an alternative way of measuring the economic recovery

Thanks to Robin for this link to a cool idea, from Hugo Lindgren at The New Yorker.

It posits that

Hotness of waitress = inversely proportional to hotness of the economy

Interesting. It sort of assumes that the industries that hot women work in (modelling, acting, promotions) reflect the general economic climate, such that jobs in those industries fall during a downturn, making it necessary for those women to work elsewhere, in hospitality.

Is that the case?

More pertinently, though, how on earth do you measure hotness?

And does this only apply to waitresses?

What about hot waiters?

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4 thoughts on “an alternative way of measuring the economic recovery

  1. If you want to measure hotness in a scientific way, take the waitress’s photo, and post it up on http://www.hotornot.com. This is a website that invites the general public to rate people’s photoes for hotness by giving a mark out of ten. The more ratings, the more confident you can be about your true hotness.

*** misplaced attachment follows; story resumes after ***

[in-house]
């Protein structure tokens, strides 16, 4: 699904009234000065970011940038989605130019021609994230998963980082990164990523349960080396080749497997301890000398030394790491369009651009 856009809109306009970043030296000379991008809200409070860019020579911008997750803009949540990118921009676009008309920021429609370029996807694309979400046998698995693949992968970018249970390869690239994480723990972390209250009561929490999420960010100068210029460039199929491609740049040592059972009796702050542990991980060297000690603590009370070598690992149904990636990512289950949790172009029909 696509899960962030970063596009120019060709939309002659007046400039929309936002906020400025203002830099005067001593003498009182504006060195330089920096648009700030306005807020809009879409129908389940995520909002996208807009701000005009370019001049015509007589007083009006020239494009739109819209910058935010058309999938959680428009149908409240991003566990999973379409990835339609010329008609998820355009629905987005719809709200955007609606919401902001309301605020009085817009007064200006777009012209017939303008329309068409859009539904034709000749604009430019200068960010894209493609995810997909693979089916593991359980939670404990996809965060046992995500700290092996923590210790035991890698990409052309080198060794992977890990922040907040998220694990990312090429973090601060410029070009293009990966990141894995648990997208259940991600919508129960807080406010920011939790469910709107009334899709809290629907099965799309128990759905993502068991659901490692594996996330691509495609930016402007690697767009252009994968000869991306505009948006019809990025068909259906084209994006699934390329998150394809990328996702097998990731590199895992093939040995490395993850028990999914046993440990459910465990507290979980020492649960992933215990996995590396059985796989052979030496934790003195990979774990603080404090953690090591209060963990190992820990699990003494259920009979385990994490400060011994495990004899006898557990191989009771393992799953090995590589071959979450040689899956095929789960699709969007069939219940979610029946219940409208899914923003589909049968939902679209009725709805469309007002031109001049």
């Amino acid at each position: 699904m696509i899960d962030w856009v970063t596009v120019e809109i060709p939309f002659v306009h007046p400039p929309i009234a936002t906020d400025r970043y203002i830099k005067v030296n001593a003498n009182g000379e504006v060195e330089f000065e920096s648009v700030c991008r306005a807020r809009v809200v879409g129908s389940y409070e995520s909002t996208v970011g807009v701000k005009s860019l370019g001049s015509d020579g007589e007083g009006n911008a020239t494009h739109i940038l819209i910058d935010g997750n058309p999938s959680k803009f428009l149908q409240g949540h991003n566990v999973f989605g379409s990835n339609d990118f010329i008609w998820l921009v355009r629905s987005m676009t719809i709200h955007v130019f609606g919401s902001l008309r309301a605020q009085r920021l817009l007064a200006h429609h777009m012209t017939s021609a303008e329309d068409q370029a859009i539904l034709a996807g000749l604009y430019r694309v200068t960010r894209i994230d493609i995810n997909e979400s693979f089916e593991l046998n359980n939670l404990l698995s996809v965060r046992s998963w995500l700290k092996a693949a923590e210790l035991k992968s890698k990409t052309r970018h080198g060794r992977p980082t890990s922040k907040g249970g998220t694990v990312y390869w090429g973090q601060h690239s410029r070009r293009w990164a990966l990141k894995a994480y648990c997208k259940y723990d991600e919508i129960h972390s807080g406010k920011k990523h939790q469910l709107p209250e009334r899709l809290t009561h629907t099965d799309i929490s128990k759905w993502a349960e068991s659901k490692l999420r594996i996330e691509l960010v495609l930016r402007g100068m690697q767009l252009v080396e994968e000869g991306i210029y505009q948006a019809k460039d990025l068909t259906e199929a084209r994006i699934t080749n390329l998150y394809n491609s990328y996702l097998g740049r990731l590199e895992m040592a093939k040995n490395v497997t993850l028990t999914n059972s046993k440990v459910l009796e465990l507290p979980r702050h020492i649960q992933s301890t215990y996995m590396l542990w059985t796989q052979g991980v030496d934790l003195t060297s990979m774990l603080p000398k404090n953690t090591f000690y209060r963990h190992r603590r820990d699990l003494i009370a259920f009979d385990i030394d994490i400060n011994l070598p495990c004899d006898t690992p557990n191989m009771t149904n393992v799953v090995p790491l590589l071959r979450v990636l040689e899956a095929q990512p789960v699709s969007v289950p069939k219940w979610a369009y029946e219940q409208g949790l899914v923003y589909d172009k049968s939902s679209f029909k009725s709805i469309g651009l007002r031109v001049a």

So to measure it accurately, get a random sample of waitress photoes posted to hotornot.com, and track hotness over time.

    Durand
    variousbits.com.au

  2. funny, i’m not sure how scientific and authoritative it’s possible to assume hot or not is.
    there is suspicious correlation on that site between depth of cleavage and purported hotness. in fact, a totally linear correlation.
    and it’s REALLY not equal opportunity.
    where are the hot greek / pirate men?

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